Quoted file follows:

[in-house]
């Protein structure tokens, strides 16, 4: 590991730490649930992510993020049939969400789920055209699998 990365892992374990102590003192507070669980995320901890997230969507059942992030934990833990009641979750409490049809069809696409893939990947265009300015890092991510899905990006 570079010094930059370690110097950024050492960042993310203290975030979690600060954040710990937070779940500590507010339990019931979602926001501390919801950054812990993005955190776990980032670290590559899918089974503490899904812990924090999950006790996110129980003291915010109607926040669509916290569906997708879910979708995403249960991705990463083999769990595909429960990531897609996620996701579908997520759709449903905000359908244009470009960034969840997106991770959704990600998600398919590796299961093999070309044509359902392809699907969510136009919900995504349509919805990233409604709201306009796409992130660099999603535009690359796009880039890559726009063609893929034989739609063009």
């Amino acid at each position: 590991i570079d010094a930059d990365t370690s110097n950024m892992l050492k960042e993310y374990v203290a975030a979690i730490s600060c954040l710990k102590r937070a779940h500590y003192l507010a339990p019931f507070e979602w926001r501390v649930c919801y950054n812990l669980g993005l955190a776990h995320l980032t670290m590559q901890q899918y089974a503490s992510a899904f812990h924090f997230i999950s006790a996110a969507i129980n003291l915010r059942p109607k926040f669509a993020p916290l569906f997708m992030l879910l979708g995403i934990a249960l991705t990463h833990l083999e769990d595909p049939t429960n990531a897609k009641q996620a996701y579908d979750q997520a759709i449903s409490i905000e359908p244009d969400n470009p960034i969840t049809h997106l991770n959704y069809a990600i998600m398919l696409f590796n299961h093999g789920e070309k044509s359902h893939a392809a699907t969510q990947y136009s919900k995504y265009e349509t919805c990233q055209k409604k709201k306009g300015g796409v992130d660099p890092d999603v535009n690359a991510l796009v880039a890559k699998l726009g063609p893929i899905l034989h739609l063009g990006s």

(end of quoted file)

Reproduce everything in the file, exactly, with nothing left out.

[in-house]
């Protein structure tokens, strides 16, 4: 590991730490649930992510993020049939969400789920055209699998 990365892992374990102590003192507070669980995320901890997230969507059942992030934990833990009641979750409490049809069809696409893939990947265009300015890092991510899905990006 570079010094930059370690110097950024050492960042993310203290975030979690600060954040710990937070779940500590507010339990019931979602926001501390919801950054812990993005955190776990980032670290590559899918089974503490899904812990924090999950006790996110129980003291915010109607926040669509916290569906997708879910979708995403249960991705990463083999769990595909429960990531897609996620996701579908997520759709449903905000359908244009470009960034969840997106991770959704990600998600398919590796299961093999070309044509359902392809699907969510136009919900995504349509919805990233409604709201306009796409992130660099999603535009690359796009880039890559726009063609893929034989739609063009």
């Amino acid at each position: 590991i570079d010094a930059d990365t370690s110097n950024m892992l050492k960042e993310y374990v203290a975030a979690i730490s600060c954040l710990k102590r937070a779940h500590y003192l507010a339990p019931f507070e979602w926001r501390v649930c919801y950054n812990l669980g993005l955190a776990h995320l980032t670290m590559q901890q899918y089974a503490s992510a899904f812990h924090f997230i999950s006790a996110a969507i129980n003291l915010r059942p109607k926040f669509a993020p916290l569906f997708m992030l879910l979708g995403i934990a249960l991705t990463h833990l083999e769990d595909p049939t429960n990531a897609k009641q996620a996701y579908d979750q997520a759709i449903s409490i905000e359908p244009d969400n470009p960034i969840t049809h997106l991770n959704y069809a990600i998600m398919l696409f590796n299961h093999g789920e070309k044509s359902h893939a392809a699907t969510q990947y136009s919900k995504y265009e349509t919805c990233q055209k409604k709201k306009g300015g796409v992130d660099p890092d999603v535009n690359a991510l796009v880039a890559k699998l726009g063609p893929i899905l034989h739609l063009g990006s």